Prevention and control of non-communicable diseases in antenatal, intrapartum, and postnatal care: a systematic scoping review of clinical practice guidelines

Prevention and control of non-communicable diseases in antenatal, intrapartum, and postnatal care: a systematic scoping review of clinical practice guidelines

The database searches identified 6026 unique records (PRISMA flow diagram is provided in Fig. 1). Screening of titles and abstracts identified 1511 potentially relevant records, of which 357 guidelines were identified as eligible for inclusion. Searches of websites of 165 organizations, societies, and colleges identified a further 48 eligible guidelines. In total, 405 guidelines were included in this review (Table 1).

Fig. 1
figure 1

2020 PRISMA flow diagram of the search process undertaken to identify eligible guidelines, with number of records considered or excluded at each stage of the process. The database searches identified 6026 unique records, of which 357 guidelines were identified as eligible for inclusion after screening by two independent reviewers. Searches of websites of 165 organizations, societies, and colleges identified a further 48 eligible guidelines. In total, 405 guidelines were included in this review. From: Page MJ, McKenzie JE, Bossuyt PM, Boutron I, Hoffmann TC, Mulrow CD, et al. The PRISMA 2020 statement: an updated guideline for reporting systematic reviews. BMJ 2021;372:n71

Table 1 Characteristics of included clinical practice guidelines

Characteristics of included guidelines

A summary of the characteristics of included guidelines is provided in Table 1, and a further detailed table of characteristics is provided in Additional file 5: Table 1. Of the 405 guidelines, 132 were pregnancy-specific and 273 were general type guidelines. In total, 246 (61%) guidelines were published between 2016 and 2021, and the highest number of guidelines published in 1 year was in 2019 (n=53) (Fig. 2). The countries with highest number of guidelines issued were United States of America (USA) (n=88), United Kingdom (UK) (n=47), Canada (n=29), Australia (n=22), and Italy (n=11). The majority of guidelines were from high-income countries (HICs, n=285), while the remaining 39 guidelines were from middle-income countries (MICs), most commonly Brazil (n=9), China (n=6), Malaysia (n=6), and Thailand (n=3). Other middle-income countries were Georgia, India, South Africa, Argentina, Colombia, Costa Rica, Iran, Kenya, and Romania. There were no guidelines identified from low-income countries. Guidelines were published by a wide range of organizations, including medical specialty societies and organizations from USA (n=67), Europe (n=52), and the UK National Institute for Health and Care Excellence (NICE) (n=11).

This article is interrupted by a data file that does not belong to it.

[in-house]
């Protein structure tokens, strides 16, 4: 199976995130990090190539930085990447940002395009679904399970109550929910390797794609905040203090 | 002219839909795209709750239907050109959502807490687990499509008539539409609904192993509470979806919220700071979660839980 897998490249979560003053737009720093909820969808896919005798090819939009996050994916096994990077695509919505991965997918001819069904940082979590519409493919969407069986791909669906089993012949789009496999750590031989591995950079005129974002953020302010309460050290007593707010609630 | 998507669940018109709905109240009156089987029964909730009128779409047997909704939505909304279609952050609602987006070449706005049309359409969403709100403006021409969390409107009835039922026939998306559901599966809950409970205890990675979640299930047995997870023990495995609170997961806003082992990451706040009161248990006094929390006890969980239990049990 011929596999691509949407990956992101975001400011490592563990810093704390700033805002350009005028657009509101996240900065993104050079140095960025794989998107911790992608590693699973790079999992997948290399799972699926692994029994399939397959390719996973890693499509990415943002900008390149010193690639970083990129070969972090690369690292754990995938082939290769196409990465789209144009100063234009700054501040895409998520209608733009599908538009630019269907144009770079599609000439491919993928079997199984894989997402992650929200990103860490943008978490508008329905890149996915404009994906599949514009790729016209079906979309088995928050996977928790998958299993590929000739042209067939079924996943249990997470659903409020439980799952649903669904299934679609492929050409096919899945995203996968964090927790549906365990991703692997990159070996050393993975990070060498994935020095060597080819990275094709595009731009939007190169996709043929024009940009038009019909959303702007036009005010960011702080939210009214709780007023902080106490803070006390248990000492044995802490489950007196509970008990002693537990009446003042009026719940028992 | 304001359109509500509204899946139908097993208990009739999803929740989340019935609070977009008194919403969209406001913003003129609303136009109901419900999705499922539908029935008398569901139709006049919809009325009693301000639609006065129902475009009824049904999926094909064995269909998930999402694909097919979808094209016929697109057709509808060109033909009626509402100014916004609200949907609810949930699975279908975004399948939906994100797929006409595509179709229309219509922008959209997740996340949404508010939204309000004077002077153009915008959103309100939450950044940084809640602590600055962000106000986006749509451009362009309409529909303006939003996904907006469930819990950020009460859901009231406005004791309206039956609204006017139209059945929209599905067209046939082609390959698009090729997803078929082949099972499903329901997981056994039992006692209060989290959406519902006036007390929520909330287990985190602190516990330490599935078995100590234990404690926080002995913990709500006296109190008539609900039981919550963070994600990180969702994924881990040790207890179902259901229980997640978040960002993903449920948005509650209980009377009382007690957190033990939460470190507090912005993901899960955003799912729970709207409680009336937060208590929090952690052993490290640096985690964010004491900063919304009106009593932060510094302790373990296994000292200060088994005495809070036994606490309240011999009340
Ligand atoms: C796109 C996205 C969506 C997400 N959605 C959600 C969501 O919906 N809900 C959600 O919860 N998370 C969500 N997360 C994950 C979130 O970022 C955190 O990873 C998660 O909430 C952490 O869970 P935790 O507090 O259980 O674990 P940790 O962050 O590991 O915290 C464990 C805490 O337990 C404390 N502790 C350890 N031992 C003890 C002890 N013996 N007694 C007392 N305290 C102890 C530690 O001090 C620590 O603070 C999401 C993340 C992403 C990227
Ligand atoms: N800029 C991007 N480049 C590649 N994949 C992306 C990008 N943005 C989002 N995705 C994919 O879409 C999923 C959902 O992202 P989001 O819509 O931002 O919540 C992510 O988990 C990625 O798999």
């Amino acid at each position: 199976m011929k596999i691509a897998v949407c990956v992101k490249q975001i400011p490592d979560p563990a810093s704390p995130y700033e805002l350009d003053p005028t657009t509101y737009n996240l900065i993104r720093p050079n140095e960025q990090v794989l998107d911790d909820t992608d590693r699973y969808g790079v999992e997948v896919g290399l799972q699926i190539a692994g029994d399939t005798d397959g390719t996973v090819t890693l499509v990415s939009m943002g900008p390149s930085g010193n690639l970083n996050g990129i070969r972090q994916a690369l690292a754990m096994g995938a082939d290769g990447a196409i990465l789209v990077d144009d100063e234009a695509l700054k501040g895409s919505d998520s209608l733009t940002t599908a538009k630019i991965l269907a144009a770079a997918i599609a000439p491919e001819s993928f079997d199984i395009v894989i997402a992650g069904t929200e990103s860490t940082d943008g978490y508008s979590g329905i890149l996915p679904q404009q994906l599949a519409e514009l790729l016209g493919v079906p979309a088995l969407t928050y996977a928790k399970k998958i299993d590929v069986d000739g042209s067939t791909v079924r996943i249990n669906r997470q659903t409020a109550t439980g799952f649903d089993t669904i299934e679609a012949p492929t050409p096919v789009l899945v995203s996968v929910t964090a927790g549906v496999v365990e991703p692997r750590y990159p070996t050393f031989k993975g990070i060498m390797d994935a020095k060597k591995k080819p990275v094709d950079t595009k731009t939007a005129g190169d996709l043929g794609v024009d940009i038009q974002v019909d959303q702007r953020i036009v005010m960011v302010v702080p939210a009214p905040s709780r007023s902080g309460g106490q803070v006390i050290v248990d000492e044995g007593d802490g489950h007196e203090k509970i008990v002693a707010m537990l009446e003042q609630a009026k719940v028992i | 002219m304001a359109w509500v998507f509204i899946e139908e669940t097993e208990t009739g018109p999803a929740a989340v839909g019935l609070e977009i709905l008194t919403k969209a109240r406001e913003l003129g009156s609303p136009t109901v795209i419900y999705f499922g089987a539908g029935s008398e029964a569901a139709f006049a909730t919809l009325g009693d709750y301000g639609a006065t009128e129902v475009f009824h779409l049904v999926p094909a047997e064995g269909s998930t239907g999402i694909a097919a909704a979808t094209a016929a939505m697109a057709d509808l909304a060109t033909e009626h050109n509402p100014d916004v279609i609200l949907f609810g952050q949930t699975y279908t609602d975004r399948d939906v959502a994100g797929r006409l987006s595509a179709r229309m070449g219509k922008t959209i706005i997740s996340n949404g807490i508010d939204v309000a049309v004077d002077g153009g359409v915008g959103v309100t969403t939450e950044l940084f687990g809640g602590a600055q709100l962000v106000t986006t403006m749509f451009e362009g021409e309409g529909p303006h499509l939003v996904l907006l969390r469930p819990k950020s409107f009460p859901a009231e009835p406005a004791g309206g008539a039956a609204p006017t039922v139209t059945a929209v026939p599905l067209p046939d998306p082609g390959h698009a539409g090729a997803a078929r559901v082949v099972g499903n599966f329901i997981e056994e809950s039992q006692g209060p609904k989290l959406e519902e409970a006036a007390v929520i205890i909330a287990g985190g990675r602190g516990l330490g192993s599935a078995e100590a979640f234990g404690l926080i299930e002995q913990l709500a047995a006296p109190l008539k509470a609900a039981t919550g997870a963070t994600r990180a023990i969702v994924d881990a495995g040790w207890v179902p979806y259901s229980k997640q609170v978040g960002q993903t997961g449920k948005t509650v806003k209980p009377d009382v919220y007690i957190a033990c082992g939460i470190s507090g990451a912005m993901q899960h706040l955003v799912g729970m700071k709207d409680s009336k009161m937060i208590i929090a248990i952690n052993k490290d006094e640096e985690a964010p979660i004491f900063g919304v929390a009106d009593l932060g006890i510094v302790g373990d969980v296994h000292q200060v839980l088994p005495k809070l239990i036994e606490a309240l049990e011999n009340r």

Fig. 2
figure 2

Number of general and pregnancy-specific clinical practice guidelines by year of publication. Included guidelines were classified into two broad areas—“pregnancy-specific” guidelines (i.e., the scope of the guideline pertained only to the management of pregnant, intrapartum, or postnatal women) or “general” guidelines (i.e., guidelines where the scope related to management of NCD conditions in adults or across multiple population groups, and which included specific sections on NCD-related antenatal, intrapartum, or postnatal care). In total, 246 (61%) guidelines were published between 2016 and 2021, and the highest number of guidelines published in 1 year was in 2019 (n=53)

Distribution of guidelines by disease category and condition

The number and distribution of guidelines by disease category and condition are described for pregnancy-specific and general guidelines (Figs. 3 and 4 respectively). In pregnancy-specific guidelines, the most common conditions for which recommendations were provided were GDM, other circulatory diseases, disorders of the thyroid gland, hypertensive disorders of pregnancy, general cardiovascular diseases, and depressive disorders. For general guidelines, common conditions were other circulatory diseases, cervical cancer, disorders of the thyroid gland, inflammatory bowel disease, and migraine/headache. Among the 39 guidelines published from MICs, 13 were pregnancy-specific, and guidelines commonly provided recommendations for cardiovascular diseases [15,16,17,18,19,20], GDM [21,22,23,24,25], rheumatoid arthritis [26], and multiple sclerosis [21].

Fig. 3
figure 3

Distribution of pregnancy-specific clinical practice guidelines by disease category. Included guidelines were classified as “pregnancy-specific guidelines” if the scope of the guideline pertained only to the management of pregnant, intrapartum, or postnatal women. The most common disease categories covered by pregnancy-specific guidelines were cardiovascular diseases, mental and substance use disorders, and diabetes mellitus.

Fig. 4
figure 4

Distribution of general clinical practice guidelines by disease category. Included guidelines were classified as “general guidelines” if the scope related to management of non-communicable disease conditions in adults or across multiple population groups, and which included specific sections on non-communicable disease related antenatal, intrapartum, or postnatal care. The most common disease categories covered by general guidelines were endocrine/blood/immune disorders, malignant neoplasms, and cardiovascular diseases

Mapping of recommendations for high-priority NCD conditions

A total of 47 guidelines were identified which related to the high-priority NCD conditions identified by the WHO expert group. From these, we extracted 1834 individual recommendations.